Details of Irish government's EU medical reimbursement scheme could be published within weeks
The Irish government is continuing its plans for a scheme to reimburse people in Northern Ireland who have to pay for medical treatment while on holiday in the European Union after Brexit.
From January 1, the European Health Insurance Card (EHIC) scheme, which gives holders the right to EU public healthcare, will no longer be open to British citizens, including people living in the north.
A spokeswoman for the Republic's Department for Foreign Affairs said the UK and EU are involved in discussions about the north's continued access to the EHIC.
But she said the Irish government is also continuing its own plans for a medical treatment reimbursement scheme. The scheme would cover all EU countries, apart from the Republic, and Switzerland.
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The government has reiterated it will cover the cost of the scheme for all citizens in the north, including those who do not have Irish passports.
"The scheme is designed to address any loss of access to EHIC rights by eligible Irish, British and EU citizens who are residents of Northern Ireland and who do not maintain EHIC or equivalent rights under the Withdrawal Agreement, EU Regulations or otherwise," she said.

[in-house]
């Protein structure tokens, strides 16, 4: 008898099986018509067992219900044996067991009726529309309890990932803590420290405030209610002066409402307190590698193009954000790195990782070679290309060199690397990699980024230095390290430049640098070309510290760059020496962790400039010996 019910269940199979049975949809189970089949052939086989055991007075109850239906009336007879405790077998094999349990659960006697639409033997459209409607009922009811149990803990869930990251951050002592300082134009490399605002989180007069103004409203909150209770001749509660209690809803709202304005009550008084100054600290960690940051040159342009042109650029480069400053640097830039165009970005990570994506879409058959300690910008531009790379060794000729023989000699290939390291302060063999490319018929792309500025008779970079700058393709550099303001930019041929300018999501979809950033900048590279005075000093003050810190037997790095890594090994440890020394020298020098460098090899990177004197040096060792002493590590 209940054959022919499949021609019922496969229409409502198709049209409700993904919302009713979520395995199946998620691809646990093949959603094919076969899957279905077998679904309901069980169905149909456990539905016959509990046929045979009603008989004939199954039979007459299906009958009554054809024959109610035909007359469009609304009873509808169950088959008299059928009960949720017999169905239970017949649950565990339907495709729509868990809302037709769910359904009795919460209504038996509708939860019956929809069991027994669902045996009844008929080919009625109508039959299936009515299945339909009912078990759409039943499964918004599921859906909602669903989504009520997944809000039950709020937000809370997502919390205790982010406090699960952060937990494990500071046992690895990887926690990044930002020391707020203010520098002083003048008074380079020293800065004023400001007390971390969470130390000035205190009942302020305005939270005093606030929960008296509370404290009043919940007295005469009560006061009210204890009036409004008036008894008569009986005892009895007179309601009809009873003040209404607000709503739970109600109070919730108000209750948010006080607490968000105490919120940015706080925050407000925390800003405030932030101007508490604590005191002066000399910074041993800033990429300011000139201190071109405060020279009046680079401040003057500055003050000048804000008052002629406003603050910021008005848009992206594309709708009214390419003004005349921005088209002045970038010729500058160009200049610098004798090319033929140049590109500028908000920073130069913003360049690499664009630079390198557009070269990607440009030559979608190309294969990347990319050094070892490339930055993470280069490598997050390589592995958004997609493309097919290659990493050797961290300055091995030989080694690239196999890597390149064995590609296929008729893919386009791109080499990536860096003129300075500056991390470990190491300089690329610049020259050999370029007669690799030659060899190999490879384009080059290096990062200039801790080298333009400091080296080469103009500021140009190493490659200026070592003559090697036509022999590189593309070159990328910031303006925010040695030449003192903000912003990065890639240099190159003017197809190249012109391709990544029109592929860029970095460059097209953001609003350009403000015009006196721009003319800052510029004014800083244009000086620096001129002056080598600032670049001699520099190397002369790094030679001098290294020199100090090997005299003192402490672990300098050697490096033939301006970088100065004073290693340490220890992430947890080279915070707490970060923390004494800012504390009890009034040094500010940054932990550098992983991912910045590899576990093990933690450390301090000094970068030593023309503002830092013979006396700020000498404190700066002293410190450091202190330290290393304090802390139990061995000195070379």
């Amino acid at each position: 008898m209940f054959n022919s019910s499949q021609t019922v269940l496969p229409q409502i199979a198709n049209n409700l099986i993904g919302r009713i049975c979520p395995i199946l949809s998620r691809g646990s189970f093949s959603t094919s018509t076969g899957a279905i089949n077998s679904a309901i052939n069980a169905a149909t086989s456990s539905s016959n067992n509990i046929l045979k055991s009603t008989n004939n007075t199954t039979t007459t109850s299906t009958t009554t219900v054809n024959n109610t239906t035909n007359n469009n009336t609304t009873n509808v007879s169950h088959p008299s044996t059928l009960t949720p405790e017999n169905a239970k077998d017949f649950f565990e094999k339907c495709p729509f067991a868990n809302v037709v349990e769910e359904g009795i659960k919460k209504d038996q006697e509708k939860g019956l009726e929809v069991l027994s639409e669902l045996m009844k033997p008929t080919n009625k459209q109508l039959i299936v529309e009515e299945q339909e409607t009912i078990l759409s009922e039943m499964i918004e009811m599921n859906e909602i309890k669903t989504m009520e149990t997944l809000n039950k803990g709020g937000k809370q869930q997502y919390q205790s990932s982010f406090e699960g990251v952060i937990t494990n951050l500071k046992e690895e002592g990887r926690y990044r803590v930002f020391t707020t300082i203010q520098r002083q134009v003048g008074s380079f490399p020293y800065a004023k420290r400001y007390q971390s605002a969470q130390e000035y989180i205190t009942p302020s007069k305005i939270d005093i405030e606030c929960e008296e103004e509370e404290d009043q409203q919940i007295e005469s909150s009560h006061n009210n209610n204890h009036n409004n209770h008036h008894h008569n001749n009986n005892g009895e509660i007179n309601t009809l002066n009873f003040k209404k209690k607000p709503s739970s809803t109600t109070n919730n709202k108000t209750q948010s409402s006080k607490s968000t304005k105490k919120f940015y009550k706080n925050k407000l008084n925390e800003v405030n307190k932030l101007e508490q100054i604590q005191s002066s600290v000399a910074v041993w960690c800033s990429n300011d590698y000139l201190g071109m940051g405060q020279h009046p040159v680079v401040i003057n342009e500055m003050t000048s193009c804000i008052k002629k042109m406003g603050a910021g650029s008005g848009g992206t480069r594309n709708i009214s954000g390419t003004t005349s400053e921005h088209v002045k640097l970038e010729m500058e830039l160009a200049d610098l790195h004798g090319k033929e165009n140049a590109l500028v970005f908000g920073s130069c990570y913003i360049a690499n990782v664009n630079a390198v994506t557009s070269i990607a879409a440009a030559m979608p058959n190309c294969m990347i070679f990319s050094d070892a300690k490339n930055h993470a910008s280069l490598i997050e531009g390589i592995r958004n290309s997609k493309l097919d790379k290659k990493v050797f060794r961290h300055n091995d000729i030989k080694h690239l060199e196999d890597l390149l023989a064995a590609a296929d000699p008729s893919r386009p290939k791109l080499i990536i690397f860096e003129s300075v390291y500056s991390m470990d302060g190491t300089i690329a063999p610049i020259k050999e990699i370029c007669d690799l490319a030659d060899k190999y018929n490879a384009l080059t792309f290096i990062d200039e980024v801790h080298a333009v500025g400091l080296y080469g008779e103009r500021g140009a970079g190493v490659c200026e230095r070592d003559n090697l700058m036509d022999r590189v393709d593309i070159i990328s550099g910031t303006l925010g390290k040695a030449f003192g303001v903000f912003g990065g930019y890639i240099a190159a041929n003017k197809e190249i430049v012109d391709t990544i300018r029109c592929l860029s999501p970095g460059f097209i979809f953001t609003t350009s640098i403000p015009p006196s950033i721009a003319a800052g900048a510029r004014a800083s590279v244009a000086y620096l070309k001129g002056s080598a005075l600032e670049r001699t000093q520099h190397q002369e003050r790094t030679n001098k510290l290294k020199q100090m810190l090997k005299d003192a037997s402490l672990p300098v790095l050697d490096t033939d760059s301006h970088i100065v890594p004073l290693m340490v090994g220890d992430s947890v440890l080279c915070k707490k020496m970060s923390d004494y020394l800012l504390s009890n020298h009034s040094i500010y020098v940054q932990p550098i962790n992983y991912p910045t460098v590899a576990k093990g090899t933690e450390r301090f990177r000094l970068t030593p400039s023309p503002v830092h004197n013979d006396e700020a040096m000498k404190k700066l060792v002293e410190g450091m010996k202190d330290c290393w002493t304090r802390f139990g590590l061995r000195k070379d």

She said details of how the scheme will operate, if needed, will be published this month.
The spokeswoman also emphasised that Irish passport holders in the north will retain EU citizenship under the Northern Ireland protocol.
"It confirms that Irish citizens in Northern Ireland, 'will continue to enjoy, exercise and have access to rights, opportunities and benefits' that come with EU citizenship," she said.
"Irish citizens will continue to have EU citizenship wherever they live.
"They will continue to enjoy the right to travel and live and work anywhere in the EU and the right not to be discriminated against on the grounds of nationality. Irish citizens do not need to take any action to protect their EU citizenship."